From Swedish interiors magazine Residence and its stellar editor-in-chief Hanna Nova Beatrice comes a new annual “bookazine” titled My Residence, featuring a selection of Swedish homes as seen in the magazine. As a sneak peek from inside the book we present here an article in partnership with Residence, about the summer house architect Buster Delin built himself in the Swedish countryside.
Buster Delin’s holiday home is like a collector’s box filled with family memories and the surrounding industrial history. “I wanted to build something modern which at the same time fitted the location,” he says. “It also needed to be doable from a structural engineering perspective. A house must not be overly contrived. I haven’t got a system or certain style, I always follow my gut feeling.” He quotes the Polish-born architect Léonie Geisendorf, who worked in Sweden for many years: “One should seize the idea while it’s still damp.”
The idea was to build a summer home, and a house to show clients, but primarily a place that revives the family estate of Lundnäs, outside Arbrå in Hälsingland. Now part of a new generation, four children run in and out of the house – this has always been the land of summer holidays, filled with playgrounds and mysteries.
“I wanted to make something long lasting and durable,” says Delin. “The design has evolved from the conditions of the site. The granite, the brick, the tarred wood and white rendering bear kinship with the other buildings on the property. Traditional Japanese houses have been my primary source of inspiration when it comes to wood construction, and the feeling of Louisiana outside Copenhagen has been a vision that I’ve had for a long time, along with the Japanese garden in Norrviken in Sweden.”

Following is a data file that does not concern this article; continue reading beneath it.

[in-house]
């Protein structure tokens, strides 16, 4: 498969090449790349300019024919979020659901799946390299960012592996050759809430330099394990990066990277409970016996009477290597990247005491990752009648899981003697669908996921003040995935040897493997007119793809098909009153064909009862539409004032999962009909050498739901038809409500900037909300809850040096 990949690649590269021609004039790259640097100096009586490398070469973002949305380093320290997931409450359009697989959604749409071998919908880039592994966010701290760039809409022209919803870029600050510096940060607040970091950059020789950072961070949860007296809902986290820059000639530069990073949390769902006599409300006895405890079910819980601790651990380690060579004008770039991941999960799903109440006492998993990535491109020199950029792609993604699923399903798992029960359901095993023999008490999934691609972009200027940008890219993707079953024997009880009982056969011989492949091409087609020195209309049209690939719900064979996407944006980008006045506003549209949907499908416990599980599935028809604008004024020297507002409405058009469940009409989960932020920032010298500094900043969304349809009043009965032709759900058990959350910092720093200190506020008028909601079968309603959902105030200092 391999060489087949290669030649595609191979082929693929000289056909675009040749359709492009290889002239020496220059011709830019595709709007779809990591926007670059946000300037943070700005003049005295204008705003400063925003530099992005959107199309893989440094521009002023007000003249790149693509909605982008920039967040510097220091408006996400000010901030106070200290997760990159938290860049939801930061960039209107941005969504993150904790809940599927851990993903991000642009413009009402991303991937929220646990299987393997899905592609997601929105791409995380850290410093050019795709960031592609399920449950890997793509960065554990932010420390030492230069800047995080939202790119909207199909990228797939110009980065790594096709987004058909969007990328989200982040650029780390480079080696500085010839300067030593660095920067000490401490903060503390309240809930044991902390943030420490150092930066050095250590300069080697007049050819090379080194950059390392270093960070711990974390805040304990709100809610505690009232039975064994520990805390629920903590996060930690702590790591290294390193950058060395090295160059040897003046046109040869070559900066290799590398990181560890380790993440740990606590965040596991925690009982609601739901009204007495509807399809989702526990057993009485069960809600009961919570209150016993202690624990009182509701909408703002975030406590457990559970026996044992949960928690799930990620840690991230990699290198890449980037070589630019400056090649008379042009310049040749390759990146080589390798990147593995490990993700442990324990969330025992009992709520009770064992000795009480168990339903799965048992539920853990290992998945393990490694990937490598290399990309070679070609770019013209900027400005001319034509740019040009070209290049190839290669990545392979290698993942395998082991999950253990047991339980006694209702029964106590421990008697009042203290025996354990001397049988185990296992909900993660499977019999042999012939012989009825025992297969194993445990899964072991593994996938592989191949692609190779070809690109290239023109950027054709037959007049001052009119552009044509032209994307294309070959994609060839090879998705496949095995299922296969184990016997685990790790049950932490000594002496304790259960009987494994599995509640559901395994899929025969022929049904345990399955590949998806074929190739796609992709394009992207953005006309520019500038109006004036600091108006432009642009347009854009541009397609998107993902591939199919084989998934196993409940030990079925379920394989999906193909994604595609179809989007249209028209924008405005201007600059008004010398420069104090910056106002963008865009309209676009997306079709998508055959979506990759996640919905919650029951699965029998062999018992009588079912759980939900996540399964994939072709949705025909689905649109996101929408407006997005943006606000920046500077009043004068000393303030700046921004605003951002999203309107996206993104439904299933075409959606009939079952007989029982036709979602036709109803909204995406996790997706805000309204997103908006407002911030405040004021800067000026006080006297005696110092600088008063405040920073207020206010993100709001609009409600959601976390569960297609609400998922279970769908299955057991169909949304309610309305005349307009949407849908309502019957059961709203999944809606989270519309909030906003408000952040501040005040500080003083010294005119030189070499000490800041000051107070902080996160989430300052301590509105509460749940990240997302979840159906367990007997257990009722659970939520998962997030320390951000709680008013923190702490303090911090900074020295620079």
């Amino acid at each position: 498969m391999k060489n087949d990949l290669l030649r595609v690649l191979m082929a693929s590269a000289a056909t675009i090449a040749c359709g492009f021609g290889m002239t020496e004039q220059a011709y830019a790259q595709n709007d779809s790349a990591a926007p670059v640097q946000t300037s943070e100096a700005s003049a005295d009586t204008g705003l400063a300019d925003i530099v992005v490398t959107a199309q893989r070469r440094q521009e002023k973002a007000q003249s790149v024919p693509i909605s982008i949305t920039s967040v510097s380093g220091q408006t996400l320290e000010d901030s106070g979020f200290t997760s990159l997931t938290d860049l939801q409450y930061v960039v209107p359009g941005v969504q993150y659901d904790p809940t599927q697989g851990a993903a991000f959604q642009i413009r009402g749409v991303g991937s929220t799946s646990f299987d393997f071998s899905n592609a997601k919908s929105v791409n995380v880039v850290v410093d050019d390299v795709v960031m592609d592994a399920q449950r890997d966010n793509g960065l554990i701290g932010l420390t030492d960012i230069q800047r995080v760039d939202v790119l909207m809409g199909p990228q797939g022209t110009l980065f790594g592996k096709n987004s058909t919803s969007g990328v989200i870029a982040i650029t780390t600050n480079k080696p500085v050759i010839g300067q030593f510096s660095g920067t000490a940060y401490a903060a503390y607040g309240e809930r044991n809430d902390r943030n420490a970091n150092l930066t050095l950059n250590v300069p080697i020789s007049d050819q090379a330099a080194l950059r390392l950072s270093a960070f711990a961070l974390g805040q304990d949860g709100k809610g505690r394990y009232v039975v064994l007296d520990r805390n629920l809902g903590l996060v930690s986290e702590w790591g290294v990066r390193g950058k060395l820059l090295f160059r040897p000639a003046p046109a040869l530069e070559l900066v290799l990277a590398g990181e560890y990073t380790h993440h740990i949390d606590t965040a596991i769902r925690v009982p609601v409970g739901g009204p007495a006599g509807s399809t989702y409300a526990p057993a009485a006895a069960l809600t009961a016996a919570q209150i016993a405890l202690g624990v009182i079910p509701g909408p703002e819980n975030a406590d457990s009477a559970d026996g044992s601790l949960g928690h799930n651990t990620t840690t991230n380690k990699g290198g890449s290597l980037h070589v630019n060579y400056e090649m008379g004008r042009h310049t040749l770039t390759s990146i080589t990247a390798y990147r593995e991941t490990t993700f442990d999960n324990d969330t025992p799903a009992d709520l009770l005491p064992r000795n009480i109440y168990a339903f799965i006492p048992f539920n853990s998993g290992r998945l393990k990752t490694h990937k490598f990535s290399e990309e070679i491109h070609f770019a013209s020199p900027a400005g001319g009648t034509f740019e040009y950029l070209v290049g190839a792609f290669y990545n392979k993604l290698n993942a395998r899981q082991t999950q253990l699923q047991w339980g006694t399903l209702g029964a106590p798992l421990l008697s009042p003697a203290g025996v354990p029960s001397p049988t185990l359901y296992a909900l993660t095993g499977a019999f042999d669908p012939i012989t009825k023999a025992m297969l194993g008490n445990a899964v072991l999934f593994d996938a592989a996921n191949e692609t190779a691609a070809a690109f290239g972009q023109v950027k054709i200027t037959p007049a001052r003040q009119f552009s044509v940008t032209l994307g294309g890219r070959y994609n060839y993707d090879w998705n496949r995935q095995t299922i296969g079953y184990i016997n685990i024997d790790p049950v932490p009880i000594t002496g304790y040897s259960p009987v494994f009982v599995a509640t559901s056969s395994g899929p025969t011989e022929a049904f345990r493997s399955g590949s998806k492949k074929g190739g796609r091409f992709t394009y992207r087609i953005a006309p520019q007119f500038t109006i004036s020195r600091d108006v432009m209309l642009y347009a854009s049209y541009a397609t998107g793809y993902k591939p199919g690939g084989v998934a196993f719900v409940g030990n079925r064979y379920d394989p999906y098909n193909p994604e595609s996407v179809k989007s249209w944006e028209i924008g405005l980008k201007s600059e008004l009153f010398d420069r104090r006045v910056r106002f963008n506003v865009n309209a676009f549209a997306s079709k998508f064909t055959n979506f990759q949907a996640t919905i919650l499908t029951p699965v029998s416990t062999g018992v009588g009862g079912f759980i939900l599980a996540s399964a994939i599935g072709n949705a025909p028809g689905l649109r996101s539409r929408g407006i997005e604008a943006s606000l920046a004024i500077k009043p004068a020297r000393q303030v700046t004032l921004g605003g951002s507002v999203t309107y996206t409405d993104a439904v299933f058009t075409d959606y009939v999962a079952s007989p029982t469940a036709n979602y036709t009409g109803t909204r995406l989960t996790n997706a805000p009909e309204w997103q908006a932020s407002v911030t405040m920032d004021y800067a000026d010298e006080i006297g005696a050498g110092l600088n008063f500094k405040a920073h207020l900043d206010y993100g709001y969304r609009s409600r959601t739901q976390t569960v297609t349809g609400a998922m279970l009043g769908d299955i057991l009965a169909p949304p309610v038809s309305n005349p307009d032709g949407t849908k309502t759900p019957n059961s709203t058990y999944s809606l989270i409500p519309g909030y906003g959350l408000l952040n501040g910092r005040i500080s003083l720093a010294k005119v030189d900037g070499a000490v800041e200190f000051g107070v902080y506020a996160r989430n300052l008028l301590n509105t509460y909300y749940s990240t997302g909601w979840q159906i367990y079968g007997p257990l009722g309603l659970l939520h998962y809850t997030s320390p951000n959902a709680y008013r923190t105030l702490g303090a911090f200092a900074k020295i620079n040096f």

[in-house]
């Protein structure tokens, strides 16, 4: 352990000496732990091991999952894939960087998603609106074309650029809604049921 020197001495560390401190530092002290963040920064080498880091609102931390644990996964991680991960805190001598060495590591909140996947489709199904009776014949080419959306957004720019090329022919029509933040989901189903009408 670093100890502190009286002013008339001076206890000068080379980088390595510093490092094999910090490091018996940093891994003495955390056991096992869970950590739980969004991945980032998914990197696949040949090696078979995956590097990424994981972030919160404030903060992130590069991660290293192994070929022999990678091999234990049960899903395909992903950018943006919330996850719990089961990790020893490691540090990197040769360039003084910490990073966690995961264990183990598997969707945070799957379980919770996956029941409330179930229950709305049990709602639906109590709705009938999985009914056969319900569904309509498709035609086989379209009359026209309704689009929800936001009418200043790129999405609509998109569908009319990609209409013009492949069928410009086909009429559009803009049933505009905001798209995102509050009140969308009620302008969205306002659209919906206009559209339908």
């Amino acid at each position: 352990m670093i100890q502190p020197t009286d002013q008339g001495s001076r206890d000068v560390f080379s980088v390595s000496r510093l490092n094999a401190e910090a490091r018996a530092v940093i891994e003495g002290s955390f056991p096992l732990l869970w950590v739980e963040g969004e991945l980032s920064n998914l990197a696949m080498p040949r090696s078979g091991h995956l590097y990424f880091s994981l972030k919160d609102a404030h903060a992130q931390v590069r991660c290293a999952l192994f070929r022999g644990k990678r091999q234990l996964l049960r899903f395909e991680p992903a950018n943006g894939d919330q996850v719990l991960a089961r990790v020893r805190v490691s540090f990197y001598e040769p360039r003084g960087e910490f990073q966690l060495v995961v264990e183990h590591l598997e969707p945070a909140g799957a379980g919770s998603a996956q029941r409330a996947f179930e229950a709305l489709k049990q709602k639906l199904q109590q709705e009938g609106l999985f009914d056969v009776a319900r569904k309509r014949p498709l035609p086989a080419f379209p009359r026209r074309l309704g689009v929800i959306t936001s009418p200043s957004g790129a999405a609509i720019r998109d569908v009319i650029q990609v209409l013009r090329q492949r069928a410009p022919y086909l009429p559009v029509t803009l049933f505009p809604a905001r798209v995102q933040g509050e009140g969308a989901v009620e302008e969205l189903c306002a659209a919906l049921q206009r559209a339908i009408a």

The house took five years to build, and Delin built it largely by himself, making payments gradually without taking out any loans. He has shown that with the right touch and plenty of time, a project like this is possible. The house is a work of art.
“This place is my base and I always come back here with my family,” says Delin, who lives with his wife and children in an apartment in central Stockholm. He grew up in one of Stockholm’s most beautiful homes, Villa Delin – also known as ‘the Bunker’ or ‘the Concrete House’ – designed by Geisendorf, who worked with Le Corbusier.
Delin’s early career was dedicated to mountain climbing and he ran a shop supplying climbing equipment. Eventually he began experimenting with packaging design and attended the design programme at Beckmans Academy in Stockholm, run by architects Jonas Bohlin and Thomas Sandell. He finally chose to focus on architecture and started to design interiors, shops and apartments. Five years ago, he designed a small, charming house for his mother. Situated in a garden created by his landscape architect sister Marika Delin, it received good press coverage, prompting more private commissions.
Delin now runs his own practice, with several private houses in the making, including a summerhouse on the island of Vättersö, as well as the Zibetto coffee bar in New York. His most important house, however, is here, firmly rooted in its place. The surroundings flood through the membranes of the glass walls – the forest, the summers, eras gone by and those still to come.